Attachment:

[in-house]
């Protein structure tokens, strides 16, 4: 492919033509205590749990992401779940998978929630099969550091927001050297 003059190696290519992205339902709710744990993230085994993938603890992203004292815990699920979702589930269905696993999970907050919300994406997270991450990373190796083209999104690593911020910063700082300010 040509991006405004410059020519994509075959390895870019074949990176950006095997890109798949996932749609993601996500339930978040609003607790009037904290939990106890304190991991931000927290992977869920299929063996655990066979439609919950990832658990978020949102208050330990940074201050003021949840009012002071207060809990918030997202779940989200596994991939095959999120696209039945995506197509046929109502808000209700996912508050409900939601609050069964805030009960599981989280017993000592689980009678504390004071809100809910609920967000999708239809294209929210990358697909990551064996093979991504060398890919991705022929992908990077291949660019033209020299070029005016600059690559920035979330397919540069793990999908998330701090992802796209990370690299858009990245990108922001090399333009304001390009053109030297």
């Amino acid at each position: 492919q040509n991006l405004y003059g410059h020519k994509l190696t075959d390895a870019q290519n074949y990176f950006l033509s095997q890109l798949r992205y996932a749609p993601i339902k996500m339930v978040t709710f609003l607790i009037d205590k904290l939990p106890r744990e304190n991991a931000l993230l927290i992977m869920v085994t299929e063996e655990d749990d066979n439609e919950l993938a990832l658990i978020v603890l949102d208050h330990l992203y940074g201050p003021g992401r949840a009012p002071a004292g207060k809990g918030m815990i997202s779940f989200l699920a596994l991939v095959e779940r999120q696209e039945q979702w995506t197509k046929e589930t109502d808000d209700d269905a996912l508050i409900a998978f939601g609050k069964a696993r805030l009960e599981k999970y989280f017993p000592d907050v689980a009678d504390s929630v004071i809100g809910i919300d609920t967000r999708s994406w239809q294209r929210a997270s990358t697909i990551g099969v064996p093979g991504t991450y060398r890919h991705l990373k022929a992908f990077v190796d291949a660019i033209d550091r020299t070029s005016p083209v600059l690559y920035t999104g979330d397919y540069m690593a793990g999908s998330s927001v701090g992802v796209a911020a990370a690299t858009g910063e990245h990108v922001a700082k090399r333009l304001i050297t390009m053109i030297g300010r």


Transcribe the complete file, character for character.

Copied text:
[in-house]
């Protein structure tokens, strides 16, 4: 492919033509205590749990992401779940998978929630099969550091927001050297 003059190696290519992205339902709710744990993230085994993938603890992203004292815990699920979702589930269905696993999970907050919300994406997270991450990373190796083209999104690593911020910063700082300010 040509991006405004410059020519994509075959390895870019074949990176950006095997890109798949996932749609993601996500339930978040609003607790009037904290939990106890304190991991931000927290992977869920299929063996655990066979439609919950990832658990978020949102208050330990940074201050003021949840009012002071207060809990918030997202779940989200596994991939095959999120696209039945995506197509046929109502808000209700996912508050409900939601609050069964805030009960599981989280017993000592689980009678504390004071809100809910609920967000999708239809294209929210990358697909990551064996093979991504060398890919991705022929992908990077291949660019033209020299070029005016600059690559920035979330397919540069793990999908998330701090992802796209990370690299858009990245990108922001090399333009304001390009053109030297």
């Amino acid at each position: 492919q040509n991006l405004y003059g410059h020519k994509l190696t075959d390895a870019q290519n074949y990176f950006l033509s095997q890109l798949r992205y996932a749609p993601i339902k996500m339930v978040t709710f609003l607790i009037d205590k904290l939990p106890r744990e304190n991991a931000l993230l927290i992977m869920v085994t299929e063996e655990d749990d066979n439609e919950l993938a990832l658990i978020v603890l949102d208050h330990l992203y940074g201050p003021g992401r949840a009012p002071a004292g207060k809990g918030m815990i997202s779940f989200l699920a596994l991939v095959e779940r999120q696209e039945q979702w995506t197509k046929e589930t109502d808000d209700d269905a996912l508050i409900a998978f939601g609050k069964a696993r805030l009960e599981k999970y989280f017993p000592d907050v689980a009678d504390s929630v004071i809100g809910i919300d609920t967000r999708s994406w239809q294209r929210a997270s990358t697909i990551g099969v064996p093979g991504t991450y060398r890919h991705l990373k022929a992908f990077v190796d291949a660019i033209d550091r020299t070029s005016p083209v600059l690559y920035t999104g979330d397919y540069m690593a793990g999908s998330s927001v701090g992802v796209a911020a990370a690299t858009g910063e990245h990108v922001a700082k090399r333009l304001i050297t390009m053109i030297g300010r």